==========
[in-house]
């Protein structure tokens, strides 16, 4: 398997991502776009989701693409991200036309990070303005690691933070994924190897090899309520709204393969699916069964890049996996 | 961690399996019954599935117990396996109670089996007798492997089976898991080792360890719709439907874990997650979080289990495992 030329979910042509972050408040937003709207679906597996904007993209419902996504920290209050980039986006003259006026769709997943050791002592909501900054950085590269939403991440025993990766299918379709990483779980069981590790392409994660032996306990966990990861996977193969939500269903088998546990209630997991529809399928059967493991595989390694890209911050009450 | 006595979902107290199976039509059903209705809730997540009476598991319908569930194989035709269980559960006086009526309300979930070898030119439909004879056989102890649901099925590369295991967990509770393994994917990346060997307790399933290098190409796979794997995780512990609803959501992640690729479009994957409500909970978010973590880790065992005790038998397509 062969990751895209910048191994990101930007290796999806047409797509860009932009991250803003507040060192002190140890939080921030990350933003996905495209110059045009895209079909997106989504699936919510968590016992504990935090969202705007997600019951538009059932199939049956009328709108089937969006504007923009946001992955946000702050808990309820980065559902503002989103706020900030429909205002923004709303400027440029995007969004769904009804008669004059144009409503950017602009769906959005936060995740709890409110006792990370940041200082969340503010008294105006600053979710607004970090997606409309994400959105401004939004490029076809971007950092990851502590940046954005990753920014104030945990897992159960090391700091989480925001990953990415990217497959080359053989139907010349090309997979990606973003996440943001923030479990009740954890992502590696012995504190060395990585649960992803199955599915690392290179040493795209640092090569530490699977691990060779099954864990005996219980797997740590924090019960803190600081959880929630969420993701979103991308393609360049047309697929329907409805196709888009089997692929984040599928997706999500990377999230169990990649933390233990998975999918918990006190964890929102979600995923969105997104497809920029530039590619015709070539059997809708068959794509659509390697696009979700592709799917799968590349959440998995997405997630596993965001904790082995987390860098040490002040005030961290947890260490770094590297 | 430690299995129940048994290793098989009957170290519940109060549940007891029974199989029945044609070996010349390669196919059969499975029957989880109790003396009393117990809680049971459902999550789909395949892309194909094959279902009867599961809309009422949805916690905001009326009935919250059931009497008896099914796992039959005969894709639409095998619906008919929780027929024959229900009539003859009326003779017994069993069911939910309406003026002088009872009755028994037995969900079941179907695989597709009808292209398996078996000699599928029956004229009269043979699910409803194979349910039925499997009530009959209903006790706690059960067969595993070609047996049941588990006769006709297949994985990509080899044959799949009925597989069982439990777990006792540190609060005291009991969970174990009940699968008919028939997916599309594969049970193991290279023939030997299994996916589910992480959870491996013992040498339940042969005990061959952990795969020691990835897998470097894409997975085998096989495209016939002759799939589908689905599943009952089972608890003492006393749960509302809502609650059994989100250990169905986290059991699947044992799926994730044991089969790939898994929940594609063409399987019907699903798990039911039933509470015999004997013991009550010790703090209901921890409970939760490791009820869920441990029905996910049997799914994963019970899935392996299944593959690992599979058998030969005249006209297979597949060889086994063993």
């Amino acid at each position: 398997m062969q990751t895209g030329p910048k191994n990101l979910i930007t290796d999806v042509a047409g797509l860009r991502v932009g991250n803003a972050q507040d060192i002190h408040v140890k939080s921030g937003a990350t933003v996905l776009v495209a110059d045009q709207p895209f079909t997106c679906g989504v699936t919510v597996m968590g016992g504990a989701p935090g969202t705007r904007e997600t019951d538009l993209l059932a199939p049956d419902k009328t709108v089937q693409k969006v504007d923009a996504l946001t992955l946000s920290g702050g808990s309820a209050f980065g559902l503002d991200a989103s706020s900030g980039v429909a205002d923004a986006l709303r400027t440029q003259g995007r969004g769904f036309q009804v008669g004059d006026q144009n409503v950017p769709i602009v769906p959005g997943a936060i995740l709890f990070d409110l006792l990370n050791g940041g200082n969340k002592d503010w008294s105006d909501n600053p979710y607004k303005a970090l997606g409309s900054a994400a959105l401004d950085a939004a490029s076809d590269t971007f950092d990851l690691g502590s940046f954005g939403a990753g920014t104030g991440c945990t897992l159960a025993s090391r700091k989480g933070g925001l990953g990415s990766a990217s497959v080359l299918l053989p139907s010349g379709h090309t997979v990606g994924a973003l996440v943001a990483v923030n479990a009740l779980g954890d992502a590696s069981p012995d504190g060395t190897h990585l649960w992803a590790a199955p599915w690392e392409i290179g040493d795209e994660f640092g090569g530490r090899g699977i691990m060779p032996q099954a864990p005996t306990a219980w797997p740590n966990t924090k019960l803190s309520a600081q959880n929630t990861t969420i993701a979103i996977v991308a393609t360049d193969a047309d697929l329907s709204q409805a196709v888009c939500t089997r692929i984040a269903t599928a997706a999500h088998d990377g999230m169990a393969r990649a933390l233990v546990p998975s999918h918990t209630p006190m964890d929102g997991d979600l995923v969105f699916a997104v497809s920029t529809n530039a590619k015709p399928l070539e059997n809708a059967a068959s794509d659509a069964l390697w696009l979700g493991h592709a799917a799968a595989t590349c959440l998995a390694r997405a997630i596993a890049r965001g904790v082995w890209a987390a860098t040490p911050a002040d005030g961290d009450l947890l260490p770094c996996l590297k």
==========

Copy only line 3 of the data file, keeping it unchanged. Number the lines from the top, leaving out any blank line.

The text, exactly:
């Amino acid at each position: 398997m062969q990751t895209g030329p910048k191994n990101l979910i930007t290796d999806v042509a047409g797509l860009r991502v932009g991250n803003a972050q507040d060192i002190h408040v140890k939080s921030g937003a990350t933003v996905l776009v495209a110059d045009q709207p895209f079909t997106c679906g989504v699936t919510v597996m968590g016992g504990a989701p935090g969202t705007r904007e997600t019951d538009l993209l059932a199939p049956d419902k009328t709108v089937q693409k969006v504007d923009a996504l946001t992955l946000s920290g702050g808990s309820a209050f980065g559902l503002d991200a989103s706020s900030g980039v429909a205002d923004a986006l709303r400027t440029q003259g995007r969004g769904f036309q009804v008669g004059d006026q144009n409503v950017p769709i602009v769906p959005g997943a936060i995740l709890f990070d409110l006792l990370n050791g940041g200082n969340k002592d503010w008294s105006d909501n600053p979710y607004k303005a970090l997606g409309s900054a994400a959105l401004d950085a939004a490029s076809d590269t971007f950092d990851l690691g502590s940046f954005g939403a990753g920014t104030g991440c945990t897992l159960a025993s090391r700091k989480g933070g925001l990953g990415s990766a990217s497959v080359l299918l053989p139907s010349g379709h090309t997979v990606g994924a973003l996440v943001a990483v923030n479990a009740l779980g954890d992502a590696s069981p012995d504190g060395t190897h990585l649960w992803a590790a199955p599915w690392e392409i290179g040493d795209e994660f640092g090569g530490r090899g699977i691990m060779p032996q099954a864990p005996t306990a219980w797997p740590n966990t924090k019960l803190s309520a600081q959880n929630t990861t969420i993701a979103i996977v991308a393609t360049d193969a047309d697929l329907s709204q409805a196709v888009c939500t089997r692929i984040a269903t599928a997706a999500h088998d990377g999230m169990a393969r990649a933390l233990v546990p998975s999918h918990t209630p006190m964890d929102g997991d979600l995923v969105f699916a997104v497809s920029t529809n530039a590619k015709p399928l070539e059997n809708a059967a068959s794509d659509a069964l390697w696009l979700g493991h592709a799917a799968a595989t590349c959440l998995a390694r997405a997630i596993a890049r965001g904790v082995w890209a987390a860098t040490p911050a002040d005030g961290d009450l947890l260490p770094c996996l590297k």